All Want the Same Thing
electoral board representatives from the SUNY Albany Pride
Alliance, we feel it necessary to clarify the several mistakes
in your newspaper’s article on our group’s civil marriage
event [“With This Sticker, I Thee Wed,” Newsfront, March 25].
We feel that these mistakes are quite significant because
they misrepresent our event’s purpose considerably. We were
not “‘marrying’ pairs of same-sex students . . . as a demonstration
of support for same-sex marriages in New York State.” The
use of the term “couples” in the article is also incorrect.
Our event was targeted toward everyone. We were not seeking
out only same-sex students, and certainly not only same-sex
couples. In fact, in none of our advertisements and on none
of our posters were the words “same-sex” or “couples” used.
Our purpose was to have students and faculty publicly affirm
that they recognize marriage as a civil right that should
be equally available to all citizens of this country. Additionally,
those who took vows acknowledged that the proposed marriage
amendment would be the first amendment to the Constitution
to limit rights. It was crucial to us that the large number
of heterosexual participants be represented, to specifically
show that this issue is pertinent to people outside the gay
community. The event was well-received and had an impressive
turnout. We greatly appreciate the media attention that you
provided us with; however, so as not to counteract our success,
we needed to point out the inaccuracies in the article.
Brady and Derek Schoonmaker
Albany Pride Alliance
I misrepresented your event by saying the people “married”
were same-sex couples. The use of the word “couple,” however,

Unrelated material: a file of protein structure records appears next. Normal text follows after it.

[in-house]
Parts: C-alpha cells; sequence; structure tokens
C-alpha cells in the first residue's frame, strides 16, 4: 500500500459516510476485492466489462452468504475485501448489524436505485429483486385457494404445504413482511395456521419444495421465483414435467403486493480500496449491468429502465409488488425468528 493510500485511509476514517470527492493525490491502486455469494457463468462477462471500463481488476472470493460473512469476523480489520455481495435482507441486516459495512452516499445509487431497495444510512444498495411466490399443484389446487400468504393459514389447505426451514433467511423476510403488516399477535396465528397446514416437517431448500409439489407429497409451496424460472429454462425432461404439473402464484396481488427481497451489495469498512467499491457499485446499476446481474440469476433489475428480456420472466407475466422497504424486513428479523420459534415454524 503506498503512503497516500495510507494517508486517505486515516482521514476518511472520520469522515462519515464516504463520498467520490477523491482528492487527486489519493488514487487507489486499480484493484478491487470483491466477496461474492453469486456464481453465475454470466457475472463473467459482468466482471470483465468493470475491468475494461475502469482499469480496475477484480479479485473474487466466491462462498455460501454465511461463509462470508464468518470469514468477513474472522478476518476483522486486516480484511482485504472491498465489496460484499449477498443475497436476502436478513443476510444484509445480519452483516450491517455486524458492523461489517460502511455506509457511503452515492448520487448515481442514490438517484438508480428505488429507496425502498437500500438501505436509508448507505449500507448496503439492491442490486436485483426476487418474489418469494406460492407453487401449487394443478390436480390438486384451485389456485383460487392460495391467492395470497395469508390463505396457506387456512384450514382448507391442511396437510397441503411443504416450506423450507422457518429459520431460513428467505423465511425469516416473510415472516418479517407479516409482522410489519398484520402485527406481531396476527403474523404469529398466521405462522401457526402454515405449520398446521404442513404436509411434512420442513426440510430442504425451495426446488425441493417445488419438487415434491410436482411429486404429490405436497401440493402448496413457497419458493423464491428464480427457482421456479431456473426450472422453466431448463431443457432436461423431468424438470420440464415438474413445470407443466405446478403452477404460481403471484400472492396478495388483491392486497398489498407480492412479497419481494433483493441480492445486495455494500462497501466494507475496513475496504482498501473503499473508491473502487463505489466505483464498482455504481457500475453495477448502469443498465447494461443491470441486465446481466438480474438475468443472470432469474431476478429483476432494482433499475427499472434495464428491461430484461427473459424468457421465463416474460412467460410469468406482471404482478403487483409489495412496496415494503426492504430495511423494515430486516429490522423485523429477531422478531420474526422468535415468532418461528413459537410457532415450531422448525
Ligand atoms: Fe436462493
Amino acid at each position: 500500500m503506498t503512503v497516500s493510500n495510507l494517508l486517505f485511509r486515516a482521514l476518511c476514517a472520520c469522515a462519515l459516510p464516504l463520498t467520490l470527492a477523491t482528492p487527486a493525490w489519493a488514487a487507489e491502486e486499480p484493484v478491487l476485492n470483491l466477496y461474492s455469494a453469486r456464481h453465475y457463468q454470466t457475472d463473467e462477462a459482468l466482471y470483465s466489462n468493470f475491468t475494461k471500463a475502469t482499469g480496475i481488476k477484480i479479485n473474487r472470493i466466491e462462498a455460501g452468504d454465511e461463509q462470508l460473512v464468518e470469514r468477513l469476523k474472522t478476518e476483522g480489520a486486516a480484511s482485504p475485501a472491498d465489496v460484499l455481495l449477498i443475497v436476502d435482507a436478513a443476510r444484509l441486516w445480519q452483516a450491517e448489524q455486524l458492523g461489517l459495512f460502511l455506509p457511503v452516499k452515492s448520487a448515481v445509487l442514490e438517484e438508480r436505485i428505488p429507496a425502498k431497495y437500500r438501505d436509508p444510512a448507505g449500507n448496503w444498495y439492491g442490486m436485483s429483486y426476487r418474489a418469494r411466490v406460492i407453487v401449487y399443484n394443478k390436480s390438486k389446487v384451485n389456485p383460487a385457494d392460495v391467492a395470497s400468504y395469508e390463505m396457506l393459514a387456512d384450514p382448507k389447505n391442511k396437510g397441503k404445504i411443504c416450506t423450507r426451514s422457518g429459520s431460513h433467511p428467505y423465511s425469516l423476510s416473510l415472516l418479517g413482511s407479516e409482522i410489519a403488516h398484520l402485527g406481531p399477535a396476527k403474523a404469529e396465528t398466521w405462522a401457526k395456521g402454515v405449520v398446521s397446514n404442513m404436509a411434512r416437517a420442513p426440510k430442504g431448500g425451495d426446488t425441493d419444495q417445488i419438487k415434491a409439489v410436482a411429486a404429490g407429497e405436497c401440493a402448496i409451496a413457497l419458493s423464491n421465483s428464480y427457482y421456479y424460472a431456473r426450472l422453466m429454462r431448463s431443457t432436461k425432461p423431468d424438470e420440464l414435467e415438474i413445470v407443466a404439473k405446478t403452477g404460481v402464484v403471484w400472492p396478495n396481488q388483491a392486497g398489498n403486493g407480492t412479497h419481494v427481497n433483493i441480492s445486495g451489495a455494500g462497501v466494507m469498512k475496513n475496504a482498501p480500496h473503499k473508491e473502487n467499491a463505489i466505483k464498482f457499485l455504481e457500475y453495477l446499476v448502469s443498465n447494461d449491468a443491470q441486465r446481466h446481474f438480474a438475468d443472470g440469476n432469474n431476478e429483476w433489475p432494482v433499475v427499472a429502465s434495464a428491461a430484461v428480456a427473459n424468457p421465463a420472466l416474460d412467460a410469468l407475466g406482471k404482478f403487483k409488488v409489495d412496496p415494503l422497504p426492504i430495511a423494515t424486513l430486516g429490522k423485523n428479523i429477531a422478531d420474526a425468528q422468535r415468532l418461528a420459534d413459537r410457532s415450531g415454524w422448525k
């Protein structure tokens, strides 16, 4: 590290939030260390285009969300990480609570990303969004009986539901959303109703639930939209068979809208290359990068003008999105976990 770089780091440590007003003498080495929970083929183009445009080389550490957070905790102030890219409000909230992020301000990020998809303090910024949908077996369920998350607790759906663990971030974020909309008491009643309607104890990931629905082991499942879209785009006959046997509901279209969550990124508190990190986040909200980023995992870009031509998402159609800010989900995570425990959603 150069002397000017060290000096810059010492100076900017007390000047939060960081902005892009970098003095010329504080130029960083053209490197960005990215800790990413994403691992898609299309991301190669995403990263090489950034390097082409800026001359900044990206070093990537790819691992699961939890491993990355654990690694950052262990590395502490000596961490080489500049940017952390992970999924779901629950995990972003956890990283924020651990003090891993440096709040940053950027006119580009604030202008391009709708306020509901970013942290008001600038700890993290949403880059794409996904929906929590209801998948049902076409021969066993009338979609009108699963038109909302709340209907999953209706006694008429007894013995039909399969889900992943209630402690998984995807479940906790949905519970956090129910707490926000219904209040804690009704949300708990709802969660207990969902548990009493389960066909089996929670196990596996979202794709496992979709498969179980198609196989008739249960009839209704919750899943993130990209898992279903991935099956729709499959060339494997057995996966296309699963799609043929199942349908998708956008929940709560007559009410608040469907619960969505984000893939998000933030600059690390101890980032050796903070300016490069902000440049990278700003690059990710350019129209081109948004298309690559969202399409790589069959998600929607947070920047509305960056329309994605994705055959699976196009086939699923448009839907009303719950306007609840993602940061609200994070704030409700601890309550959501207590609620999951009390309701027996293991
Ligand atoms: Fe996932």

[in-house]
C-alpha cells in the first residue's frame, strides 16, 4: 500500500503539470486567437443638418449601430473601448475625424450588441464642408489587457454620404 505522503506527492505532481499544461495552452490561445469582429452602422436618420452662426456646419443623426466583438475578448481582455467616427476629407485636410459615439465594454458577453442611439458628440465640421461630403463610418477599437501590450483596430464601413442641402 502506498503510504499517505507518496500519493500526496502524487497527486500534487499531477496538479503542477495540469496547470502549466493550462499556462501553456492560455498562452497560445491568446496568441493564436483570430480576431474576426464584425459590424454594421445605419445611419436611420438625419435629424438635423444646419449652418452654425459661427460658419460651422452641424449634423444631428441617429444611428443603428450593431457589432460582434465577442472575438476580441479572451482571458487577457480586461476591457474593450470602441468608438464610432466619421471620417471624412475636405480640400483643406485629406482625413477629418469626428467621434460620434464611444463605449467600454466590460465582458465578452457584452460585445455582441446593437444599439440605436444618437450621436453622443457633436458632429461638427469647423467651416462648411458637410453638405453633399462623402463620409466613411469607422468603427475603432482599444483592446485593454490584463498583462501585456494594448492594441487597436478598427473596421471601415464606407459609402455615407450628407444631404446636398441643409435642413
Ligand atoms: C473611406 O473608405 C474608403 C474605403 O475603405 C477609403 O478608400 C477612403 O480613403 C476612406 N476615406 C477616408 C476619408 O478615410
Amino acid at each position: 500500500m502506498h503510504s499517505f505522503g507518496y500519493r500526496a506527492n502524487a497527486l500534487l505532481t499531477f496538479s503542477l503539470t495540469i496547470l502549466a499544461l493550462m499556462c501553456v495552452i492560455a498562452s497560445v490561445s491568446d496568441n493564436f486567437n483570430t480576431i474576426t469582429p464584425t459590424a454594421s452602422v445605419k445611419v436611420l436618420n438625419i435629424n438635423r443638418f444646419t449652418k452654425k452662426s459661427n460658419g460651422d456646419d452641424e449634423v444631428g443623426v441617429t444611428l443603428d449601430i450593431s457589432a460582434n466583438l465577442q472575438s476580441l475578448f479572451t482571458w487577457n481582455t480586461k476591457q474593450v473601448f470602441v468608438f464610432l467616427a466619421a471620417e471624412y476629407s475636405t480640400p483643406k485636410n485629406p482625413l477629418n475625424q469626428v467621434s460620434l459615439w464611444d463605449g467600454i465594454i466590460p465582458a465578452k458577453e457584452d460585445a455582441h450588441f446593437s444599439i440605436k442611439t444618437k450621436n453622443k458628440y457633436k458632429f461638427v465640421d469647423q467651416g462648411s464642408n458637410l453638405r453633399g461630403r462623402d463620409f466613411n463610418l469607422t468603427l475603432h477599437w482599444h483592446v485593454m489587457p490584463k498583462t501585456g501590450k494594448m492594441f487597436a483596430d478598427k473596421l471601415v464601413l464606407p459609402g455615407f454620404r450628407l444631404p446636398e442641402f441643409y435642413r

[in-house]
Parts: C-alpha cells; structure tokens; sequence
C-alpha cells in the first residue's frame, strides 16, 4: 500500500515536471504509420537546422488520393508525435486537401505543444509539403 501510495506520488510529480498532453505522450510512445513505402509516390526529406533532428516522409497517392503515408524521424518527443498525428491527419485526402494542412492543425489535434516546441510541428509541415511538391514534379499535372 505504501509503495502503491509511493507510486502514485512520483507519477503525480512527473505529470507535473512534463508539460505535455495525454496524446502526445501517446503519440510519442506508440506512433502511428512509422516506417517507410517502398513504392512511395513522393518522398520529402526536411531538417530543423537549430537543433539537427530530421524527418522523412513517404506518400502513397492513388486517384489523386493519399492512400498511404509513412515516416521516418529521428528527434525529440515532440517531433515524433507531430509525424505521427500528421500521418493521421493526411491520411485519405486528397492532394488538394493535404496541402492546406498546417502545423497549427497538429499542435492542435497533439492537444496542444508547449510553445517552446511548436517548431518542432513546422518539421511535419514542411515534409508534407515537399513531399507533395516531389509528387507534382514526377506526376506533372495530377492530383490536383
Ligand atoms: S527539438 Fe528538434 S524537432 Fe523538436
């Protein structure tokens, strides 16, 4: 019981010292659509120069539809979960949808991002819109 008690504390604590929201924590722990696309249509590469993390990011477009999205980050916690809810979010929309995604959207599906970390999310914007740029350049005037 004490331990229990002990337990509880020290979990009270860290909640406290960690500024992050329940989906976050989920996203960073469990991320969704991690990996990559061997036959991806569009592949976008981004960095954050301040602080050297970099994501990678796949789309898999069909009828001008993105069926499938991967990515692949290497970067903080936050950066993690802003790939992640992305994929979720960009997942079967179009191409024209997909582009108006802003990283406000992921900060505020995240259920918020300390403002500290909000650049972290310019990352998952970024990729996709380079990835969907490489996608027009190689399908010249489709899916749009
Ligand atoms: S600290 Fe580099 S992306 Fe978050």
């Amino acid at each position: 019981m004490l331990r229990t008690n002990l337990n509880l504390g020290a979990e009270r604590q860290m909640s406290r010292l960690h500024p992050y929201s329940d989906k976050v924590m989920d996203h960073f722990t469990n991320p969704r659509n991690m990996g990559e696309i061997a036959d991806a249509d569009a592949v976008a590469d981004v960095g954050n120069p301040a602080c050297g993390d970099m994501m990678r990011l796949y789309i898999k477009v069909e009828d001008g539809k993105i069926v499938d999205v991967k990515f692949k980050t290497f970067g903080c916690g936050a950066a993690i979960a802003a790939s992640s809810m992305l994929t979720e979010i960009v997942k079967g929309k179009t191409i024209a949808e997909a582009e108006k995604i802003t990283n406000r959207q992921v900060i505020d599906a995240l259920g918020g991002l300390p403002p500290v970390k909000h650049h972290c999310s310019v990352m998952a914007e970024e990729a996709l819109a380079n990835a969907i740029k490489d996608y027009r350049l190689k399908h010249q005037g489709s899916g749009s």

was not intended to mean a romantic relationship, but rather
just pairs of people. Similarly, I never said the participants
in the ceremonies were in fact gay, but simply of the same
sex. I recognize this misconstrued your intent, and apologize
for any resulting confusion.
letter to the editor from Sammie Fantroy Jr. [Letters, April
1] was both offensive and factually incorrect. In a lame attempt
at humor, the writer complains about being held up for 30
minutes while disabled passengers are loaded or unloaded.
I have used CDTA buses several times and disabled people are
loaded and unloaded in much less time than this.
It is disappointing that the writer has so little tolerance
for the disabled. Would Metroland print a letter from
another ignorant person complaining that there were too many
minorities on the bus? I certainly hope you would show better
Linda Reeder: Did you not get the gist of my letter to the
editor or are you so blinded by ignorance that you didn’t
understand it [Letters, April 1]? First and foremost, I happen
to live in low-income housing and have a racially mixed son.
I was not differentiating between black, white or religious,
or anyone for that matter. Price Chopper serves themselves,
not the community where I live. If they did, they would carry
items that would serve their patrons, which they don’t. They
would also hire people that were knowledgeable and professional,
which they don’t. Upon walking into the Watervliet store you
are confronted by this. It is all too real for us “high class”
citizens. It has nothing to do with race, so let’s not make
it a racial issue, Ms. Reeder. It has to do with poverty and
classism. Let’s call a spade a spade. If you lived closer
and had to shop were we do, you might have encountered this.
It’s disheartening when filth and despair are the only things
on sale there. And let’s not talk about the “good” governor.
My friend who is a single mother of two has to quit her job
because she cannot get assistance for day care and cannot
afford to pay a babysitter. That’s reality for us, Linda,
something you might not know about, but Glenmont is a far
cry from the economically depressed section of Watervliet
we reside in.
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